One day early on in the project I drove down to Niagara-on-the-Lake, the picturesque old town located across the Niagara River from New York State, to think about the book. I sprawled on the grass in a big park that slopes to the shore of Lake Ontario. The cold waves were rolling ashore. As I sat in the bright, late May sun at midday, across the water I saw the skyline of Toronto -- the CN Tower a little off to the left and the big banks all in a clump. There was Canada’s biggest city, visible from U.S. territory. Off to my right, less than a kilometre away on the far side of the Niagara River, was Fort Niagara, the fort at Youngstown, New York. Niagara-on-the-Lake is only a few kilometres from Queenston Heights, where Sir Isaac Brock and his British and Canadian troops defeated American attackers in 1813.

The frontier, in question that day in 1813, has stood for over two centuries since the American Revolution. What does the border signify, I wanted to know. Is it merely a dividing line drawn by contending forces long ago that no longer matters? Or is it the boundary of a nation, with its own values and outlook, that can endure next door to a superpower?

Over a period of eighteen months, I travelled along the border, from Campobello, New Brunswick, in the east to Vancouver Island in the west. And I took a cruise ship north from Vancouver to the Alaska Panhandle for a look at the most mysterious of Canada’s frontiers with the United States, the one that held the key to the riches of the Klondike. I went by car, train, bus, ferry, cruise ship and air to the seven provinces that have land borders with the U.S. and to twelve of the thirteen states that border on Canada -- leaving only Idaho for another day.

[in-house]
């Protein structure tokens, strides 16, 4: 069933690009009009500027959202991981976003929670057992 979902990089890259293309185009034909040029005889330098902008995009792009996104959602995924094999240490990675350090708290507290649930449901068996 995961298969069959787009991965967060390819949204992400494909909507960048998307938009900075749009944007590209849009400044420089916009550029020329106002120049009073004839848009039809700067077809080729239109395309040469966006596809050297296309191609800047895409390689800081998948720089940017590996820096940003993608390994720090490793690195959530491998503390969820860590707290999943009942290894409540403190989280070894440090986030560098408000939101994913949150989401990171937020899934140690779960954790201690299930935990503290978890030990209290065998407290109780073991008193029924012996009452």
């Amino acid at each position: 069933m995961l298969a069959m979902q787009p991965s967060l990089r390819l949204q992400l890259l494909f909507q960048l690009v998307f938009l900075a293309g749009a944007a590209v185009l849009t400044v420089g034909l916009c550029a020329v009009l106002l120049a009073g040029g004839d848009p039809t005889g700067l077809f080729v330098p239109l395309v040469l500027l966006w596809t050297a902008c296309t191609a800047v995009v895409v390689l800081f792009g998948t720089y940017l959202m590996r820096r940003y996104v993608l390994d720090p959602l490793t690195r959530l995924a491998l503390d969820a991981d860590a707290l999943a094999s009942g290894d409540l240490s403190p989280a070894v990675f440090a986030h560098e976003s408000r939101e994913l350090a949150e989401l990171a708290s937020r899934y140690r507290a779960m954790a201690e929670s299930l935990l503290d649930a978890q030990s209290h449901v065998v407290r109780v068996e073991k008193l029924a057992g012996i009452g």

Inevitably, my approach to the book changed after September 11. In the end I was afforded a unique perspective on the border before and after a date when the world changed. For North America, September 11 brought on a twin crisis, that of the role of the United States in the world, and that of Canada’s relationship with the United States. The Border addresses that twin crisis.

Introduction
We are near the Alberta -- Saskatchewan border en route to Saskatoon when I retire to my railway-car roomette and climb into the narrow bed. I push up the window shade and turn out the light. As I lie on my side and look out, the sky fills the picture from the top of my window to very near the bottom, where the shadows of trees erupt from the flat surface of the prairie. The sky is so luminous that the stubble of the prairie appears like the edge of a grainy film.

Feeling fine but saddled with a mild ear infection, and therefore unable to fly home from Edmonton to Toronto, I’m taking the train, something I haven’t done for many years.